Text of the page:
Campbell, 66, was convicted of two counts of first-degree murder. His adoptive parents were 82 and 81 when they were found by a neighbor, dead in their beds from gunshot wounds to the head.
State: ‘They didn’t die fast enough’
The state made a persuasive closing argument this morning, with comments from Assistant District Attorney Marianne Bell and Assistant District Attorney Crystal Morgan.
“They didn’t die fast enough,” Morgan said. “That’s why he killed them. He needed money and they didn’t die fast enough.”
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Bell told the jury that the state had to prove three specific acts to find the defendant guilty beyond a reasonable doubt. First, they had to prove that it was Campbell who did it. Second, they had to prove malice. And finally, they had to prove that the defendant acted without just cause.
The time of death was estimated at around 6:20 a.m. on January 28, 2010. The defendant told detectives that he had left his parents’ home at 7 that day and that they were still in their nightgown and pajamas when he left.
The Campbells were creatures of habit. Based on the medical record found at the residence, the meticulous entries stopped on the 27th. A neighbor testified that Bill Campbell always got up, grabbed his daily paper and drank his coffee, but that the papers for the 28th and 29th were still in the mailboxes.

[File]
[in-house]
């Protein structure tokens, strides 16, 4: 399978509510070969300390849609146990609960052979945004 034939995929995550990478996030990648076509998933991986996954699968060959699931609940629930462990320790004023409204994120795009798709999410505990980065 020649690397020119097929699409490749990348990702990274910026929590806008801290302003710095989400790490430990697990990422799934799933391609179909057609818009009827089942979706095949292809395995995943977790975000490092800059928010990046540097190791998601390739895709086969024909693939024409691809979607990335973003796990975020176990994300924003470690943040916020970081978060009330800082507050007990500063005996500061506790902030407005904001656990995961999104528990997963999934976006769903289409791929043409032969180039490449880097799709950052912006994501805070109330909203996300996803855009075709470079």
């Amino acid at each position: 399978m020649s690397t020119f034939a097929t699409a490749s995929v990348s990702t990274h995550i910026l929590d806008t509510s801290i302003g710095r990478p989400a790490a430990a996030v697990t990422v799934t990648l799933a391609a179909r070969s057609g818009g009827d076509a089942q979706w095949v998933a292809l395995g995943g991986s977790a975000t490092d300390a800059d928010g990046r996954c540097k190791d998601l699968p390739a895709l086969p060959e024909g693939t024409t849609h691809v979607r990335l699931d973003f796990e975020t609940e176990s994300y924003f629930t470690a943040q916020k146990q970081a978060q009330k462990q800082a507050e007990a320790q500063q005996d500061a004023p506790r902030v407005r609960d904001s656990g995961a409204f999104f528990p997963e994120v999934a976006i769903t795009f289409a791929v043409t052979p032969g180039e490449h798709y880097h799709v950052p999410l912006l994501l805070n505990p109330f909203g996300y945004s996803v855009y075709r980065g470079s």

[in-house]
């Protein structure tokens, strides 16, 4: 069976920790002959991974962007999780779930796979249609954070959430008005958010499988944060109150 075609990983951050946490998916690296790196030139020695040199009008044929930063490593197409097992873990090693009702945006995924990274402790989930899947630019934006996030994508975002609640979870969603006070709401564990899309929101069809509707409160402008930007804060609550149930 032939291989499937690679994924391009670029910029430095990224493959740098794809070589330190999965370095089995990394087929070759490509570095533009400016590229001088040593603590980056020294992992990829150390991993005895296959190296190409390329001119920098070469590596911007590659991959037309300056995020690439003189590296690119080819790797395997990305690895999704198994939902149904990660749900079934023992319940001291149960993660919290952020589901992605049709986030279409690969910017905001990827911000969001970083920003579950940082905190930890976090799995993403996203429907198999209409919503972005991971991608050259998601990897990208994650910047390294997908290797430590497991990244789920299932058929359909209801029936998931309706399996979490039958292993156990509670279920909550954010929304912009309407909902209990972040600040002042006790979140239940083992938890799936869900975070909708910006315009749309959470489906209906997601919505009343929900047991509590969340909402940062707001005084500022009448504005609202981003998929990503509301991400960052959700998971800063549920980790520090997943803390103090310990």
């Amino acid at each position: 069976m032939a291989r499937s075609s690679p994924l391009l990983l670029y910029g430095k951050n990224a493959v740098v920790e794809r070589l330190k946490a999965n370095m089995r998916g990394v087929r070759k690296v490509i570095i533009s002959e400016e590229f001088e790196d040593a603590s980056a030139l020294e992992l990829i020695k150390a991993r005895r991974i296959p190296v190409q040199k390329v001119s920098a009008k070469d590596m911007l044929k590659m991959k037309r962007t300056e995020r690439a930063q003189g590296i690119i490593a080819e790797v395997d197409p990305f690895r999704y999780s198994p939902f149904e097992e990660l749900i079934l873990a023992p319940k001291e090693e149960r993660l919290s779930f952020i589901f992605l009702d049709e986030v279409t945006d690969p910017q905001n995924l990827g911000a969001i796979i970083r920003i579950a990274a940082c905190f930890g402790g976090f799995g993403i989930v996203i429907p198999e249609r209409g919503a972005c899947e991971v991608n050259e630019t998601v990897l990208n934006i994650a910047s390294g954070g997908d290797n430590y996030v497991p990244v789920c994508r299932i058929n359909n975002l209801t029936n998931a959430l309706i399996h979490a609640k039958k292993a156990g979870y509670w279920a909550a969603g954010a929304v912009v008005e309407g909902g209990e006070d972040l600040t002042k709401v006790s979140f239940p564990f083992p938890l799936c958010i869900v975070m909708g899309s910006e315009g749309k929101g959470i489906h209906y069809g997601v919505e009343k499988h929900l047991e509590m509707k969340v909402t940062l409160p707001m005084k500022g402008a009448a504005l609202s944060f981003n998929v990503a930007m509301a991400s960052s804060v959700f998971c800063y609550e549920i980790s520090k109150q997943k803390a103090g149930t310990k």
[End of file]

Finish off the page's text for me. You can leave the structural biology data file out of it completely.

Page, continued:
Bell raised the question of whether it would be possible for the Campbells to have been killed on Thursday night or Friday morning after the defendant left.
“So, for the sake of argument, let’s assume they were awake,” Bell said. “To have been killed by someone else in their sleep, they would have gotten up Thursday morning, not taken medicine, not gotten the newspaper, not called the vet to take care of Lucky, not used Bill’s cell phone, not contacted anyone, gone back to bed, put on oxygen, go back to sleep, don’t be woken up by Tino when the glass broke in the basement and an intruder entered Bill’s bedroom.”
The defense questions the evidence
The defense took a different stance, calling the arguments “spaghetti sauce.”
“A lot has happened since then. Exactly 13 years ago as of tomorrow. … We still have no explanation as to why it took 11 years to charge anyone in this case. The question is, does the state even know? said defense attorney Joseph Allen Price .” First, I want you to think of this matter like a pot of cooked spaghetti. To figure this case out, all the state asks you to do is take that pot of spaghetti and throw it against the wall. What sticks? That’s their business. What doesn’t stick are the red herrings.”
They argued that all the state had provided was more doubt. No new DNA was drawn from the decomposed stains found on the sheets in Roger Campbell’s truck, and the blood found in the bathroom sink was too decomposed to find any DNA.
Price then went on to talk about the valuables still in the house.
“Truthfully, we don’t know what was taken. Only one person here knows how many guns Bill Campbell owned. Only one person knew of a log that kept a record of all of Bill Campbell’s guns, and that was Shawn Campbell.”
“He (the defendant) got the inheritance,” Morgan said in a rebuttal. “And only he got the inheritance. Shawn got nothing. Shawn was not even mentioned in any of the wills that were eventually granted in the probate case. His parents didn’t die soon enough and he was so desperate that he put a bullet in each of their brains and he killed them while they were sleeping in their own beds.”
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